Wednesday, December 11, 2013

Reflecting the End of the Semester

It was exciting to arrive at work this morning, the second day of final exams, to see groups of my students taking their last-minute looks at the material before our literature final: books open, notes in hand, conversing with one another. After a semester of hard work, the hallway was still intimate with scholarly buzz and bustle ahead of the last push.

"Wow!" I began. "It's nice to see everyone cramming for their finals at the last minute."

"Good morning, Mr. Bob," called a particularly social student as I passed. A group of familiar faces were seated around a couple of sunny tables in the hallway. "Look at my best friend," the student said, pointing in the direction I was walking. I noticed the student immediately. He was wearing neither the ghotra nor the thobe that he had worn the entire semester, and he looked different in Western clothes.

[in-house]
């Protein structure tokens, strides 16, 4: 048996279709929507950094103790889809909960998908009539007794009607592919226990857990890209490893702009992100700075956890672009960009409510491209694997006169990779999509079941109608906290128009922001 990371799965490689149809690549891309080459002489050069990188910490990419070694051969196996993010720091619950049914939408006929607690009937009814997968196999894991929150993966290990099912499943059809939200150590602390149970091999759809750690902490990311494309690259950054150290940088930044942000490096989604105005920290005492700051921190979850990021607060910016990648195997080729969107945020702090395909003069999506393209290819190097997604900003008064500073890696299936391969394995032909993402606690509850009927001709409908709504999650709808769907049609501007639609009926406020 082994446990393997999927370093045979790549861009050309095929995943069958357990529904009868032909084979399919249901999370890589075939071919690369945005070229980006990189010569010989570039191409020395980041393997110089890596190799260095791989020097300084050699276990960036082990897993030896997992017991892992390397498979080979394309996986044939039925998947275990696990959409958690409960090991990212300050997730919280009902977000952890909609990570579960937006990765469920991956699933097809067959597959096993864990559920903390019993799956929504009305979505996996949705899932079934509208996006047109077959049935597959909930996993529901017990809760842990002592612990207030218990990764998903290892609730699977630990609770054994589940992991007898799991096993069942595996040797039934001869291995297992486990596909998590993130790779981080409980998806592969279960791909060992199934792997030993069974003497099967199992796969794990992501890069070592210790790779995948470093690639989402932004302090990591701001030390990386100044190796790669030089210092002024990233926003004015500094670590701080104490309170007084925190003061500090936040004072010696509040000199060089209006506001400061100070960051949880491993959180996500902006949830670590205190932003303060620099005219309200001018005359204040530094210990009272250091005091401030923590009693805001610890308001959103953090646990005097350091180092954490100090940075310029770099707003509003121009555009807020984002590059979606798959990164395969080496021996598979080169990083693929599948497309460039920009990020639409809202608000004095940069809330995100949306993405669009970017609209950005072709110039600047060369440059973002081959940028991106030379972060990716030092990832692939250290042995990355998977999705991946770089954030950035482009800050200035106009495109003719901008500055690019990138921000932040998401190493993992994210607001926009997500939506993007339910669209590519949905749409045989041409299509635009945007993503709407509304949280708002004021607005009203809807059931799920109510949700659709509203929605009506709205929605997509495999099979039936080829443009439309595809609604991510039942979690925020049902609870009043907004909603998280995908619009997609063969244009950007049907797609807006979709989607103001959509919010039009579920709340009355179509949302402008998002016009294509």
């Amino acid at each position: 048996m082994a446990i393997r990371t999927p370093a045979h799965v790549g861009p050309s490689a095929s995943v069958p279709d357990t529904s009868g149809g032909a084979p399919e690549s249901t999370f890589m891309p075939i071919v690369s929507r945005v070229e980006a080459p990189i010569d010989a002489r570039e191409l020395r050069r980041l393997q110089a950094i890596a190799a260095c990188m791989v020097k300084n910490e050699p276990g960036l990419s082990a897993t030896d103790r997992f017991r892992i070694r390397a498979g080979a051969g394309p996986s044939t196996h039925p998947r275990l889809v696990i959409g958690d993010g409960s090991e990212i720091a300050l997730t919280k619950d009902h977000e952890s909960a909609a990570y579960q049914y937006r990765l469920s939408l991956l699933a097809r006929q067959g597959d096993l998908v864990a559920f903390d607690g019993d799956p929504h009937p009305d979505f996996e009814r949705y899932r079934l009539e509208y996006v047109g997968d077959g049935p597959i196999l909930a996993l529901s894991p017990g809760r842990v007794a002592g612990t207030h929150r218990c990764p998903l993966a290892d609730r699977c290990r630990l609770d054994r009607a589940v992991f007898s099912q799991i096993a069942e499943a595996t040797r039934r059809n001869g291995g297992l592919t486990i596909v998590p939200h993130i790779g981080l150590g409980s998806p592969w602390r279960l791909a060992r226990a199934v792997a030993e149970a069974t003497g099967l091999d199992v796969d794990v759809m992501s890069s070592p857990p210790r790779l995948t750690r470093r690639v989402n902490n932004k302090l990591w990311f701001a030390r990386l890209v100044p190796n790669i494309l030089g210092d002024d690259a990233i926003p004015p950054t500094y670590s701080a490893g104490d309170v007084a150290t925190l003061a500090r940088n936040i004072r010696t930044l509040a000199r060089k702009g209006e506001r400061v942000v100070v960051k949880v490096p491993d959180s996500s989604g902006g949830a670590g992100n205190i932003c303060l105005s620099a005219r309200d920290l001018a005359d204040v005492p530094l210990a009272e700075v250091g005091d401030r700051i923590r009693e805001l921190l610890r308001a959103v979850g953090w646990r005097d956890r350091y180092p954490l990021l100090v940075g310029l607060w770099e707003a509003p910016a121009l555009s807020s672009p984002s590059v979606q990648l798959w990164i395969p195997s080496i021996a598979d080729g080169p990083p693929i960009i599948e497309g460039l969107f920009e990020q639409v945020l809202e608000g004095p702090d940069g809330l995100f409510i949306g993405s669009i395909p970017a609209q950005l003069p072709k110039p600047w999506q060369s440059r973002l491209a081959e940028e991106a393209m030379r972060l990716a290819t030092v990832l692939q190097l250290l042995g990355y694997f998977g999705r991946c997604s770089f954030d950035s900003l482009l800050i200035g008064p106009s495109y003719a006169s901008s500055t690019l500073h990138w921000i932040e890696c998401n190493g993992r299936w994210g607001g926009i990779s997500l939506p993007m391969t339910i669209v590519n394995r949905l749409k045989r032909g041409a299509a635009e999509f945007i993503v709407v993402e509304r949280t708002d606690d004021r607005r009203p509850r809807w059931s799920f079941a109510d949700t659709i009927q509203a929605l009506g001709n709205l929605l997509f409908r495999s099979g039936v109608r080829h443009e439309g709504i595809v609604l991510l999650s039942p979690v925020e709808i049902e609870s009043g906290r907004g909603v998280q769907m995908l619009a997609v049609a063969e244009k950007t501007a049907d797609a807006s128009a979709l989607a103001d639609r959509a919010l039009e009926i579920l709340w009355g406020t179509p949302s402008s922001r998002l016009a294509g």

"Hi, best friend," I said, grinning, and everyone broke into laughter. "You look skinnier." The student smiled broadly and squirmed a little uncomfortably on his cushion, and then everyone seemed to be talking at once. "See you guys later."

Their chatter faded as I continued down the hallway. I turned left, and found another student at a table all alone, but obviously reviewing the same material. "You found a nice quiet place here."

"I'm ready," the student commented with a smile, "but I'm just checking a few things."

"Good luck!"

I didn't stop and continued up the stairs to my office. I had to read e-mail and get all of my materials together for the final at 8:30AM. There seemed to be a comparable amount of activity among my colleagues who, now that we were on the same schedule to accomodate our final exams, were all getting ready at the same time. There was a minor complexity when I noticed that I did not have enough copies, but that was rectified without any further delay and no one missed a beat.

That's the extent of it. I just noticed the laughter and the sense of accomplishment. Do I need to write something more profound?

1 comment:

Bob said...

Good writing.